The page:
DPR carry out the mentioned letter by initiating the selection process for the Justice candidates. That process resulting DPR unanimously chose and re-filed Aswanto and Wahiduddin Adams as the Justice for the period 2019—2024. On Thursday, 21st March 2020, located at the presidential palace, Aswanto and Wahiduddin Adams gave their oath of office in the appearance of the President of the Republic of Indonesia, Joko Widodo for the period 2019-2024. The inauguration based on the President Decree Number 32/P Tahun 2019, dated 20th March 2019.
Meanwhile, along with Aswanto tenure as the Justice ended, his tenure as the Deputy Chief Justice also ended. Aswanto has been elected on 2nd of April 2018 as the Deputy Chief Justice for the period 2018—2020 accompanying Anwar Usman as the Chief Justice. With the end of it, MK initiated the election for the Deputy Chief Justice.
On Friday, 22nd of March 2019, a Private Plenary Meeting of the Justices was initiated to elect the Deputy Chief Justice. Nevertheless, the meeting decided to be continued on Monday, 25th March 2019. Wherefore, the Deliberation Meeting did not succeed so the election was taken by voting in the Open Plenary Meeting of the Justices. In the beginning, two of the Justices, Aswanto and I Dewa Gede Palguna had the same result, 4 votes for each of them whilst 1 vote abstained. Based on the election procedures, the second election should be initiated, yet, the result remained the same, 4 votes for each candidate and 1 vote abstained. Based on the rules, the third election is needed. Yet before that, I Dewa Gede Palguna withdraw from candidacy. As a result, the meeting assigned Aswanto as the Deputy Chief Justice for the period 2019—2021.
Based on the MK Law, he has to give his oath of office. Therefore, on Tuesday 26th of March 2019 MK initiated the Special Plenary Meeting with the agenda the Oath of Office from the Elected Deputy Chief Justice for the period 2019—2021. He began his tenure as ruled in the MK’s Decision Number 3 of 2019 dated 25th of March 2019 concerning the Assignment of the Deputy Chief Justice of the Constitutional Court of the Republic of Indonesia for the period 2019—2021.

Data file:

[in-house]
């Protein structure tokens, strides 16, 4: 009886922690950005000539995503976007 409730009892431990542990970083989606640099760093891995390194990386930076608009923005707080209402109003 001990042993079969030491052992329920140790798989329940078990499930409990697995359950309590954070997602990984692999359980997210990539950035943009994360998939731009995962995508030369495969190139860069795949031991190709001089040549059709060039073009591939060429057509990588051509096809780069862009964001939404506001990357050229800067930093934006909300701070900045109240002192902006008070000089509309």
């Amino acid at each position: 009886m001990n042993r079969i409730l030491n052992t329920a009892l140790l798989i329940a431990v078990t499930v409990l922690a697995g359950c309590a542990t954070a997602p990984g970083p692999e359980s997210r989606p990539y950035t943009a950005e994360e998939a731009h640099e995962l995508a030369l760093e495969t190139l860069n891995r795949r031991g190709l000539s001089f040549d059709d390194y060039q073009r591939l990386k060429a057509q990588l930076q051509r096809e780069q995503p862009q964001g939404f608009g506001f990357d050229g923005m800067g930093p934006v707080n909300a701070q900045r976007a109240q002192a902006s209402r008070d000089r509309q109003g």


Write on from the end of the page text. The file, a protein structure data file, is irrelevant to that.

At the year 2019, MK implement its authority to decide upon disputes over the results of the national election in unison. That was the first time of the Indonesian political and democracy history that the national election was held in unison. On 17th of April 2019, the plebiscite of the national election was initiated. For the mentioned event, MK had done several preparations mainly on the six aspects, namely regulation, human resources, facilities and infrastructures, information system based on ICT, technical guidance of proceeding for the stake holders, the application, and strengthening the culture of integrity for all MK components.
At the unison national election, MK received 1 application for the president and vice president election dispute applied by the candidate H. Prabowo Subianto and H. Sandiaga Salahuddin Uno and 260 applications for the legislative members election disputes. MK succeed in completing all cases in accordance with the provisions of the legislation. Yet, MK succeed in completing the cases for the president and vice president election disputes in 14 days of work since it registered. The decision was held on Thursday, 27th of June 2019. MK decided to decline the application. MK opined that the arguments from the applicant were not proven. As for the 260 cases for the legislative members election disputes, MK succeed in completing all the cases in 30 days of work since it registered. In 260 cases of the legislative members election disputes there were 533 electoral areas were questioned in MK. The mentioned cases decisions were decided on 6th—9th of August 2019. From 260 decisions, 104 cases declared to be declined, 101 cases were not acceptable, 43 cases were withdrawn, and 12 cases were granted. MK succeed in completing all cases in fair, peace, and dignified.
In the process of implementing the authority to decide upon the unison of the national election disputes 2019, MK applied the principle of the openness. All the court processes were using the technology based on ICT, measured, and firmed. The openness principle or transparency for MK was a full initiative to erase the stigma of a dark alley in the judiciary system due to a process that tends to be closed. MK firmly reject closure. Transparency is a basic capital for MK to realize a clean, modern, and transparent justice system. All the court are open, meaning that it can be access by the public both directly and through the media. The trial can be seen in real time by almost all domestic television stations and a number of foreign television stations. No less than 130 mass media, domestic and foreign, covered and reported the trial in MK. In fact, the trial can be watched via live streaming through MK website and MK’s YouTube.